Publications by authors named "Michelle Lippmann"

2 Publications

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PARP1 and XRCC1 exhibit a reciprocal relationship in genotoxic stress response.

Cell Biol Toxicol 2022 Jul 1. Epub 2022 Jul 1.

Molecular Toxicology Group, Department of Biology, University of Konstanz, 78457, Constance, Germany.

PARP1 (aka ARTD1) acts as a prime sensor of cellular genotoxic stress response. PARP1 detects DNA strand breaks and subsequently catalyzes the formation of poly(ADP-ribose) (PAR), which leads to the recruitment of the scaffold protein XRCC1 during base excision and single strand break repair and the assembly of multi-protein complexes to promote DNA repair. Here, we reveal that the recruitment of either protein to sites of DNA damage is impeded in the absence of the other, indicating a strong reciprocal relationship between the two DNA repair factors during genotoxic stress response. We further analyzed several cellular and molecular endpoints in HeLa PARP1 KO, XRCC1 KO, and PARP1/XRCC1 double KO (DKO) cells after genotoxic treatments, i.e., PARylation response, NAD levels, clonogenic survival, cell cycle progression, cell death, and DNA repair. The analysis of NAD levels and cytotoxicity after treatment with the topoisomerase I inhibitor camptothecin revealed a hypersensitivity phenotype of XRCC1 KO cells compared to PARP1 KO cells-an effect that could be rescued by the additional genetic deletion of PARP1 as well as by pharmacological PARP inhibition. Moreover, impaired repair of hydrogen peroxide and CPT-induced DNA damage in XRCC1 KO cells could be partially rescued by additional deletion of PARP1. Our results therefore highlight important reciprocal regulatory functions of XRCC1 and PARP1 during genotoxic stress response.
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http://dx.doi.org/10.1007/s10565-022-09739-9DOI Listing
July 2022

PARP1 catalytic variants reveal branching and chain length-specific functions of poly(ADP-ribose) in cellular physiology and stress response.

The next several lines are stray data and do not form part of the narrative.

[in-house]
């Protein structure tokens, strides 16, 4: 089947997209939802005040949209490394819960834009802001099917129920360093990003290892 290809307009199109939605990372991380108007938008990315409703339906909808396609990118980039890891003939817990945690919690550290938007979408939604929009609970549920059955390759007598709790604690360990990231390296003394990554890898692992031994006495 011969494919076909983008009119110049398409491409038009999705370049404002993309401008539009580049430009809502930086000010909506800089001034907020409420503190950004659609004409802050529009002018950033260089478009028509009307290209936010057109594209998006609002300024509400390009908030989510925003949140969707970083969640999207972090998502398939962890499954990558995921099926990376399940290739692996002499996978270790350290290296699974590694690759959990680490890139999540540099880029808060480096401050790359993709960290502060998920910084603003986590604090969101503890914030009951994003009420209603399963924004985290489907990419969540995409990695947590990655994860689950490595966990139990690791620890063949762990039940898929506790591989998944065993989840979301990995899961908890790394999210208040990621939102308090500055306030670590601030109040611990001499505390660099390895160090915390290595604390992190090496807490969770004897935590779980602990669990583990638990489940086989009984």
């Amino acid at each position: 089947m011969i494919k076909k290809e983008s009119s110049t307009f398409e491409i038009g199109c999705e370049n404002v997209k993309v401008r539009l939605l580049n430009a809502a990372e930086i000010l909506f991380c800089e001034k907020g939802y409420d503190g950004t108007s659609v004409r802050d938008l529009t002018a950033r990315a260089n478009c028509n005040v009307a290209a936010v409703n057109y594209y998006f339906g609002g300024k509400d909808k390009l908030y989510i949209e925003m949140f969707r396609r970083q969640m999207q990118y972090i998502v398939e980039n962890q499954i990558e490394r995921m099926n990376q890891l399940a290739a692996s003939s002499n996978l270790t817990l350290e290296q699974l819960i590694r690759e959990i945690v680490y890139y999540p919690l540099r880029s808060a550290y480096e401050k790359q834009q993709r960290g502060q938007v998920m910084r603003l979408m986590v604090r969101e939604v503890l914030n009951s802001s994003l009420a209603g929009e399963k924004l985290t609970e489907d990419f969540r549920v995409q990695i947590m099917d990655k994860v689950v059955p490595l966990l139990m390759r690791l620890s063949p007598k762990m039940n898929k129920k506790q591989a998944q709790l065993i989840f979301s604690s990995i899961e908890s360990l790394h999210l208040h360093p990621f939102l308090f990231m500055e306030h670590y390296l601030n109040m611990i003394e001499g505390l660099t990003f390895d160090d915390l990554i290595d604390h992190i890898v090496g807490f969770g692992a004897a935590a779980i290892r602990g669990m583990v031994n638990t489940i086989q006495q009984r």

Nucleic Acids Res 2020 10;48(18):10015-10033

Department of Biology, University of Konstanz, 78457 Konstanz, Germany.

Poly(ADP-ribosyl)ation regulates numerous cellular processes like genome maintenance and cell death, thus providing protective functions but also contributing to several pathological conditions. Poly(ADP-ribose) (PAR) molecules exhibit a remarkable heterogeneity in chain lengths and branching frequencies, but the biological significance of this is basically unknown. To unravel structure-specific functions of PAR, we used PARP1 mutants producing PAR of different qualities, i.e. short and hypobranched (PARP1\G972R), short and moderately hyperbranched (PARP1\Y986S), or strongly hyperbranched PAR (PARP1\Y986H). By reconstituting HeLa PARP1 knockout cells, we demonstrate that PARP1\G972R negatively affects cellular endpoints, such as viability, cell cycle progression and genotoxic stress resistance. In contrast, PARP1\Y986S elicits only mild effects, suggesting that PAR branching compensates for short polymer length. Interestingly, PARP1\Y986H exhibits moderate beneficial effects on cell physiology. Furthermore, different PARP1 mutants have distinct effects on molecular processes, such as gene expression and protein localization dynamics of PARP1 itself, and of its downstream factor XRCC1. Finally, the biological relevance of PAR branching is emphasized by the fact that branching frequencies vary considerably during different phases of the DNA damage-induced PARylation reaction and between different mouse tissues. Taken together, this study reveals that PAR branching and chain length essentially affect cellular functions, which further supports the notion of a 'PAR code'.
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http://dx.doi.org/10.1093/nar/gkaa590DOI Listing
http://www.ncbi.nlm.nih.gov/pmc/articles/PMC7544232PMC
October 2020
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